With less than a year to the next election (probably), it is hard to see what Malcolm Turnbull can do to turn the Titanic around.
Certainly voters disliked Abbott, but that wasn’t just because he was him (though I must admit that played its part). Malcolm will need to come up with some policy changes.
The positive rhetoric is a pleasant change and it gives a sense of hope which is good, but it’s like “stop the boats” – ok, good, and then what. Stopping the boats does nothing to help the refugee crisis any more than being optimistic addresses our economic challenges.
Already we have learned that Malcolm has signed a written promise to the National Party to never put a price on carbon while he is PM. Didn’t he learn from Gillard how those promises can come back to bite you? Bad judgement to make assurances like that.
Pretty much everyone in business knows that pricing carbon is inevitable. What they want is policy certainty so they know how to proceed.
Malcolm has agreed to a plebiscite on marriage equality which, in result terms, is probably a good thing because if our current Parliament was to vote, it appears they would vote against it despite the overwhelming majority of the public being in favour according to every poll. But why can’t it be at the same time as the federal election? Are we really that blasé that a cost of $100 million is not taken into consideration?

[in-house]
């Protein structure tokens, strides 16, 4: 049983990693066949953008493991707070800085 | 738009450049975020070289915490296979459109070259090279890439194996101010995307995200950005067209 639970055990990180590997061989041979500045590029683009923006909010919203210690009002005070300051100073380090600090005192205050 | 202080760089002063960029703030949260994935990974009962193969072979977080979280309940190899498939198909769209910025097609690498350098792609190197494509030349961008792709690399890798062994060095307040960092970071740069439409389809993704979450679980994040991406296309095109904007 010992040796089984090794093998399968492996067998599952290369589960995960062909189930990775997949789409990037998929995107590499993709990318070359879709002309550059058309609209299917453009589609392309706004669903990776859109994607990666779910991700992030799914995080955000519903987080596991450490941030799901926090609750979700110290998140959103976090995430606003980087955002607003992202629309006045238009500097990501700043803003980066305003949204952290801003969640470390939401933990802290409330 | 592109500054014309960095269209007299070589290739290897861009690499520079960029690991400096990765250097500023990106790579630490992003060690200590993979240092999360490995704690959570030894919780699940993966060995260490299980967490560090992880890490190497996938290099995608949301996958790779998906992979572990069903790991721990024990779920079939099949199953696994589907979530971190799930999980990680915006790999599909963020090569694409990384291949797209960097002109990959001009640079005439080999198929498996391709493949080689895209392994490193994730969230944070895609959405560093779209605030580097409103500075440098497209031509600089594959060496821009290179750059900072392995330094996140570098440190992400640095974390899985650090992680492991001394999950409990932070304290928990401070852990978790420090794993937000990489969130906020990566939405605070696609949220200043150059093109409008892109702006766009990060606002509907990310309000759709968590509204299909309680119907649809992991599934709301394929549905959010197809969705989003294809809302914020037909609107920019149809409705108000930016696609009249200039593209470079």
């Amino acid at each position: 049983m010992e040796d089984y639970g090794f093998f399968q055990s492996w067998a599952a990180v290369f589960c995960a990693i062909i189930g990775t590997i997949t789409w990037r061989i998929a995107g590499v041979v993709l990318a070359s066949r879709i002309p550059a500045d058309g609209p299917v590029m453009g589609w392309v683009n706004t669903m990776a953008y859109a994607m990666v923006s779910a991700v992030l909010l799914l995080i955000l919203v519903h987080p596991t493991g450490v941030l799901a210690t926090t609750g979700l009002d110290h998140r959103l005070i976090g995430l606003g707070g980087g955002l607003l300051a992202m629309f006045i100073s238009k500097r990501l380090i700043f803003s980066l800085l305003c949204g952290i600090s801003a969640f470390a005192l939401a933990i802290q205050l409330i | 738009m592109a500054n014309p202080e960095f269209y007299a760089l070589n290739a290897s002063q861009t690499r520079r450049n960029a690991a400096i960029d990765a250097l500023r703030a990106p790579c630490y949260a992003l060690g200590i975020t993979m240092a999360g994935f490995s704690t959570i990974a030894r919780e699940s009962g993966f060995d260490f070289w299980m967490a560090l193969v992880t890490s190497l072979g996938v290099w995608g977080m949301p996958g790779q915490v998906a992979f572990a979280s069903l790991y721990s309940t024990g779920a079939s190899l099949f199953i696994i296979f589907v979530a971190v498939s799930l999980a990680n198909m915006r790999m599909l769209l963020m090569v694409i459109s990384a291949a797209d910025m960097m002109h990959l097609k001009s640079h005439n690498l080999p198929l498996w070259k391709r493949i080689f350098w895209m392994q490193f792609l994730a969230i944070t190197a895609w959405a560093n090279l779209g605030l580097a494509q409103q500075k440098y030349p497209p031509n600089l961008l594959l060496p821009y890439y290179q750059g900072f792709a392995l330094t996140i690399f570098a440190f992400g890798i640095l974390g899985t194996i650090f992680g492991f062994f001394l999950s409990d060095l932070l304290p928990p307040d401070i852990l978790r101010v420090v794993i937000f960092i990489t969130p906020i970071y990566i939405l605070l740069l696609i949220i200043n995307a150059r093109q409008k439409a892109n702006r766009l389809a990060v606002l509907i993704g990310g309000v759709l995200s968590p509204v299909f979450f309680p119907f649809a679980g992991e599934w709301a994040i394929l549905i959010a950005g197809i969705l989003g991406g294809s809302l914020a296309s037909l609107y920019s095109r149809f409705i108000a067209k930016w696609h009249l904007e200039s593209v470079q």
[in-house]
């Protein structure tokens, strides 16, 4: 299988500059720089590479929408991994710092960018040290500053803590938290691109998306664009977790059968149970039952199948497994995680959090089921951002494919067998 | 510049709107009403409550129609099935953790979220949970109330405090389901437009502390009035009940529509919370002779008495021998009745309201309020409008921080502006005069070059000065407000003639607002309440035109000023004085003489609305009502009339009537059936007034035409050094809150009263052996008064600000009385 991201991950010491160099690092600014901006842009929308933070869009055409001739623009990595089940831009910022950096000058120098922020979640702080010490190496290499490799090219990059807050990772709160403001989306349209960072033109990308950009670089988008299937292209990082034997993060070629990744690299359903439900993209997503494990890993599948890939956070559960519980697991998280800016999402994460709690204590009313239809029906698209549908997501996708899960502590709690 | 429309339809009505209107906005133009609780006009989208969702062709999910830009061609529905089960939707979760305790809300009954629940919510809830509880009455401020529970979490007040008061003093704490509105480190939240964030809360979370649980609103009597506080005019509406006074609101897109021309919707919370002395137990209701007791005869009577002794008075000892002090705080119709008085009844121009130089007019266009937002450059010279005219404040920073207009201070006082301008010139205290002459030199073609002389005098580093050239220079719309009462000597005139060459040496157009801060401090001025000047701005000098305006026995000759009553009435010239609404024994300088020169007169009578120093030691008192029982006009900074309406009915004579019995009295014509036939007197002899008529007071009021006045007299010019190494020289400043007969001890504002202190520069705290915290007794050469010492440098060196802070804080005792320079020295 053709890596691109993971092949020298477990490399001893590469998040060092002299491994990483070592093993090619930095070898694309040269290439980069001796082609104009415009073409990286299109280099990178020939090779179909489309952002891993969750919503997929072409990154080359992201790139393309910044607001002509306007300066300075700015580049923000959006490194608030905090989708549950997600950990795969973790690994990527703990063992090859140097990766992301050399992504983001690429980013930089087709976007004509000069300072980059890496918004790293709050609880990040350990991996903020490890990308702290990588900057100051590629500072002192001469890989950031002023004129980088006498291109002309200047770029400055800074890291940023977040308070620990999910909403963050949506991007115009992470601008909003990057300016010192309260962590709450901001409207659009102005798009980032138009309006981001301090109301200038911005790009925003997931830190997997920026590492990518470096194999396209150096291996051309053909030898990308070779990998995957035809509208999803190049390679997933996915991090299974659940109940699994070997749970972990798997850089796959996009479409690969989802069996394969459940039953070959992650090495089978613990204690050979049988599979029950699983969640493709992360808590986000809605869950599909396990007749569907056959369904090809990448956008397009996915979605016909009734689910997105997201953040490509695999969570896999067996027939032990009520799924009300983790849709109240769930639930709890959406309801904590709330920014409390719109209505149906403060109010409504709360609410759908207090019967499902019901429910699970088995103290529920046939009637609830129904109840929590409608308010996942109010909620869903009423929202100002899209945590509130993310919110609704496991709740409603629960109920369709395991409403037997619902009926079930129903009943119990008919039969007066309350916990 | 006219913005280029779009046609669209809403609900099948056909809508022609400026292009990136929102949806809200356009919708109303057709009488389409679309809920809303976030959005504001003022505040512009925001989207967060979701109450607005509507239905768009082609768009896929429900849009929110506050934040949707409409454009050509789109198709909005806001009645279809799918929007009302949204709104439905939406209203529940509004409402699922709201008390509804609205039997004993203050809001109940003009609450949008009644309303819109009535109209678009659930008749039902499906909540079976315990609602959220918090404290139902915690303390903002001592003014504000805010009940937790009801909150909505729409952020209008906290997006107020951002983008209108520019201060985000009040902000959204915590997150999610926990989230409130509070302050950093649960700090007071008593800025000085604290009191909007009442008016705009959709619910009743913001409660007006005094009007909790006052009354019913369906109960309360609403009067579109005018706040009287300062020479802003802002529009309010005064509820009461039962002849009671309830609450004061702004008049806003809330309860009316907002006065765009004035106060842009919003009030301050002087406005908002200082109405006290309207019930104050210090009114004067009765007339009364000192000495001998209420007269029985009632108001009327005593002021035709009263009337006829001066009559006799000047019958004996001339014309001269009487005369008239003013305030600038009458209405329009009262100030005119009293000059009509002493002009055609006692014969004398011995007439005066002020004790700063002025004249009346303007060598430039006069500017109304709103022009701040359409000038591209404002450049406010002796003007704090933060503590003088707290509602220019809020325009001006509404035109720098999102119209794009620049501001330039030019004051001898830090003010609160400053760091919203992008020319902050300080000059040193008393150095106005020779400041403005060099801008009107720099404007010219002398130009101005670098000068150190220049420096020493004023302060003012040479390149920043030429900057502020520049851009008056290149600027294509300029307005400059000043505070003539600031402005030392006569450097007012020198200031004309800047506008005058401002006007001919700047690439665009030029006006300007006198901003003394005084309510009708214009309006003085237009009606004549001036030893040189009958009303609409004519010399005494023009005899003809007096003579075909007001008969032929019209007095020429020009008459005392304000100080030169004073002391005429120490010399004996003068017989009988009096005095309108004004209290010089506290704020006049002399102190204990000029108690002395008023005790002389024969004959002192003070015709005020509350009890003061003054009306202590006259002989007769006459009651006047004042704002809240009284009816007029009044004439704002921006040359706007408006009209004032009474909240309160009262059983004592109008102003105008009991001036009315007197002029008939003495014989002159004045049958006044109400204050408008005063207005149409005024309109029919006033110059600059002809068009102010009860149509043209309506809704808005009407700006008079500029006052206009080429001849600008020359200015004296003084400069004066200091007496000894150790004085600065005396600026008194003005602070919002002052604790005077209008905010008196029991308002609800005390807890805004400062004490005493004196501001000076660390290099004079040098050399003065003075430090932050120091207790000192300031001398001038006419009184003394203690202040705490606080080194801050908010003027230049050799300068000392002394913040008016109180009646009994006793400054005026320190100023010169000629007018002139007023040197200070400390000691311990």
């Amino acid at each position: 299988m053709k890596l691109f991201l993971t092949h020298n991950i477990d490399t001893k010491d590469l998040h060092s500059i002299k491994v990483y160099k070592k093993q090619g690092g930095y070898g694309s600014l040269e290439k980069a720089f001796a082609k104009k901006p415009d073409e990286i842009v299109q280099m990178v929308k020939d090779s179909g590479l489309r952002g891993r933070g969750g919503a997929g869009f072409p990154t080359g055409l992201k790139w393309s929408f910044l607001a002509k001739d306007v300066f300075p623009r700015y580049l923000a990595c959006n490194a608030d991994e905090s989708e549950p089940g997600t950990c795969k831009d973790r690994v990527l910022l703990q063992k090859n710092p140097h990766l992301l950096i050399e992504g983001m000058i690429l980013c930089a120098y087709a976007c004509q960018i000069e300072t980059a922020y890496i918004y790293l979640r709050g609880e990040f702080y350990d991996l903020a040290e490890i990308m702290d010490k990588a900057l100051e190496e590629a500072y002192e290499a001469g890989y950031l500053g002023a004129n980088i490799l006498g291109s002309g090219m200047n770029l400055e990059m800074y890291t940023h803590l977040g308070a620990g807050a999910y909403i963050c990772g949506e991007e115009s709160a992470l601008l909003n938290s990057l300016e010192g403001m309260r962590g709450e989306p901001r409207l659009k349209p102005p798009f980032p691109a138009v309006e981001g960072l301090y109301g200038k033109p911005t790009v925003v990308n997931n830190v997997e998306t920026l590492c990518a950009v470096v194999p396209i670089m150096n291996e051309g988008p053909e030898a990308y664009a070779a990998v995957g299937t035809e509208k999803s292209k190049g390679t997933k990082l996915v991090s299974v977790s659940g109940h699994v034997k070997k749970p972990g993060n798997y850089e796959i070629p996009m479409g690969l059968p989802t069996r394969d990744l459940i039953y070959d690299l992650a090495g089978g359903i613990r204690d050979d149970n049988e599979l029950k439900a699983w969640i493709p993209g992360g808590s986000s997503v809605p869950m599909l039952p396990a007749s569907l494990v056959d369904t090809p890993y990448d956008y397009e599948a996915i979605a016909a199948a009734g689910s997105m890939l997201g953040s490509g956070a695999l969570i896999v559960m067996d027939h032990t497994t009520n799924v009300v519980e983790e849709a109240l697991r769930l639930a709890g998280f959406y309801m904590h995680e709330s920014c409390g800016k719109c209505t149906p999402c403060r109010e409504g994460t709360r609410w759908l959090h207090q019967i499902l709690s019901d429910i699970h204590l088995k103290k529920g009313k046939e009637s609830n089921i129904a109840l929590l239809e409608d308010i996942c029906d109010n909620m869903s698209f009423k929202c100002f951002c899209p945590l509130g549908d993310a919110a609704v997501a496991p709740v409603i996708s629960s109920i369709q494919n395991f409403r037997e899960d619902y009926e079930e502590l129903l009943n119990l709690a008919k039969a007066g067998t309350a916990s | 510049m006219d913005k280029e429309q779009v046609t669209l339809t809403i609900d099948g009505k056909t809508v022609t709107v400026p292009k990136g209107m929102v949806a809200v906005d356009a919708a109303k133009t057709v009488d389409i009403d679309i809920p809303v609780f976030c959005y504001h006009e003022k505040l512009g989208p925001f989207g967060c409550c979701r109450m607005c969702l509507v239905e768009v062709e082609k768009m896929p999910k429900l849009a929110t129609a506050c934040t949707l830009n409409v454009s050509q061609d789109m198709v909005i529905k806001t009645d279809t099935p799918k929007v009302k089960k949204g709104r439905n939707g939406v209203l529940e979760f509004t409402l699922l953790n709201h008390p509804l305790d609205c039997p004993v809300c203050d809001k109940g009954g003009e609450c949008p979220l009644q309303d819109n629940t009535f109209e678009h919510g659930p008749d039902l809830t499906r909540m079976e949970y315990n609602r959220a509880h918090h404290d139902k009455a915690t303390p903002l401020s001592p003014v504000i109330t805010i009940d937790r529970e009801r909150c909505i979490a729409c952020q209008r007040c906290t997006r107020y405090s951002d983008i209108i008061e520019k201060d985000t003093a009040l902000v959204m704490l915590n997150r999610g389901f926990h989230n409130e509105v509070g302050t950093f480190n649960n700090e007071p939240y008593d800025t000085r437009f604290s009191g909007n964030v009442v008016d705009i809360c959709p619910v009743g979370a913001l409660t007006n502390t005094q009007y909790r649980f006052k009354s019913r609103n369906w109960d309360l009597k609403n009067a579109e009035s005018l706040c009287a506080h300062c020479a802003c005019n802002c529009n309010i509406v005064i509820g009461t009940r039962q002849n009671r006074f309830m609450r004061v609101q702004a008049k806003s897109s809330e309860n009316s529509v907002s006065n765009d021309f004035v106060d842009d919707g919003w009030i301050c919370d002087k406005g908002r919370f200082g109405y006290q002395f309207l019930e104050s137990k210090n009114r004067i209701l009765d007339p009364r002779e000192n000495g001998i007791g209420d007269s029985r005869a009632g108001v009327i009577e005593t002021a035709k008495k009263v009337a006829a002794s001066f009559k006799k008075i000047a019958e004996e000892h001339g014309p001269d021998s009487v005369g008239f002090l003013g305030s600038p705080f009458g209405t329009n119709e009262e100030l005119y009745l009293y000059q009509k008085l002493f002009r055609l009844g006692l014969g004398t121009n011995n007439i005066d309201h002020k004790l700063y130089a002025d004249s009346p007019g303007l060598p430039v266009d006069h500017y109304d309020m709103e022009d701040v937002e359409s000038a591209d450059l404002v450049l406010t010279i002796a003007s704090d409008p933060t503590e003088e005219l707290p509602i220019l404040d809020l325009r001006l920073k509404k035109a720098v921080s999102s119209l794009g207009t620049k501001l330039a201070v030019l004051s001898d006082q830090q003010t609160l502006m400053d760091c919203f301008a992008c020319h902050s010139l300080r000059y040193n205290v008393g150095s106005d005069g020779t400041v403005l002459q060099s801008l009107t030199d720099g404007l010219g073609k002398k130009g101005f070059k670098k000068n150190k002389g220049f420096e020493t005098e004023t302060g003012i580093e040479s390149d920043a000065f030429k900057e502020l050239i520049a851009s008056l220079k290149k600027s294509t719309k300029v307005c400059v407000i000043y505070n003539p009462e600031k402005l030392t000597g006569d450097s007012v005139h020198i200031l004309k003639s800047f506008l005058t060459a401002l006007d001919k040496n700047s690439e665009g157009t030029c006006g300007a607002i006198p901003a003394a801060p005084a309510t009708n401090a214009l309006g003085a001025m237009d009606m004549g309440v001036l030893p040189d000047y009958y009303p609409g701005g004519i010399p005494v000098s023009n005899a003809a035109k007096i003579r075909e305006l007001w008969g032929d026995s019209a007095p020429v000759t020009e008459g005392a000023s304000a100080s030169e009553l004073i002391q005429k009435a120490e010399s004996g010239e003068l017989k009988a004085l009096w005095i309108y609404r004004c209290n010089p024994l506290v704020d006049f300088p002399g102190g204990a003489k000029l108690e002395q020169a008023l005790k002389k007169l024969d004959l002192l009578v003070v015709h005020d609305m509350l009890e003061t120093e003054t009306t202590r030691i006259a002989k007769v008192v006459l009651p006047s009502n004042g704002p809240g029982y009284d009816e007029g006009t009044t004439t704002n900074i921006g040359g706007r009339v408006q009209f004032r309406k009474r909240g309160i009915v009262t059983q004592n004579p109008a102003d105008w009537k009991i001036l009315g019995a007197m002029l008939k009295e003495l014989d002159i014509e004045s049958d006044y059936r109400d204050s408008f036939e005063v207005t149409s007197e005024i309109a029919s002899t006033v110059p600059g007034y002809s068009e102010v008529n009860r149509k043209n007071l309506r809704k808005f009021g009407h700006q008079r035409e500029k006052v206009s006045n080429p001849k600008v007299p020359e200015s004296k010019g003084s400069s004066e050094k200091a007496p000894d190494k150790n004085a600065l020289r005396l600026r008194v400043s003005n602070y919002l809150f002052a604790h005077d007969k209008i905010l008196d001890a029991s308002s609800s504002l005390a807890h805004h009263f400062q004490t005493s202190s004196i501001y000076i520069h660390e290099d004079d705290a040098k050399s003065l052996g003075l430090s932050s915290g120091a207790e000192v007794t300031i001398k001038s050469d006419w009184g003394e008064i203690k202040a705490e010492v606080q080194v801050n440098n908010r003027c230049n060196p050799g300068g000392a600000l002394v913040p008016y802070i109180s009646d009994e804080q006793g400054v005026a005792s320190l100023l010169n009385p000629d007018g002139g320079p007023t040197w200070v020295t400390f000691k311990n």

Christopher Pyne, despite conjecture that he will have a new role in the Turnbull Ministry, went ahead with announcing his new education policy which smacks of ideology and bureaucracy rather than student need.
Barnaby Joyce has been given control of water. Who can tell what that might mean? Oh for an environment minister that didn’t have the courage of the puppy in the window, or a science minister who would listen to the CSIRO in preference to Barnaby’s special friend, Gina Rinehart.
Malcolm’s record on the NBN has been shameful. Will he persist when his own people are wishing out loud that the multi-mix technology approach would just go away because the promises cannot be met?
The doctors have no doubt been on to Malcolm about the freeze in Medicare payments and other proposed changes. Will the $20 billion medical research fund go ahead?
It will be an interesting mix of egos having Turnbull and Morrison working together. Turnbull might want to go for an early election to validate his leadership while popularity is high. Morrison might want to make his mark by producing the budget that saves the world – then again, he will have to explain away growing debt, deficit and unemployment so may well want to avoid that challenge before an election.
Will Morrison display the same steely determination towards taxation reform that he did to repelling asylum seekers? Will the price of reform be borne by low income earners or will tax concessions be back on the table?
I know it has only been a few days but the early signs have not been promising. One symbolic announcement would have been enough to keep us going like when the Whitlam government in its very first week removed sales tax from the contraceptive pill and made oral contraceptives available via the Pharmaceutical Benefits Scheme.
Give us a sign Malcolm. You’ve made promises to the Nationals and to the right wingers . . . how about some promises to the Australian people? Something . . . anything that reassures us that we haven’t just swapped the word nope for the word hope.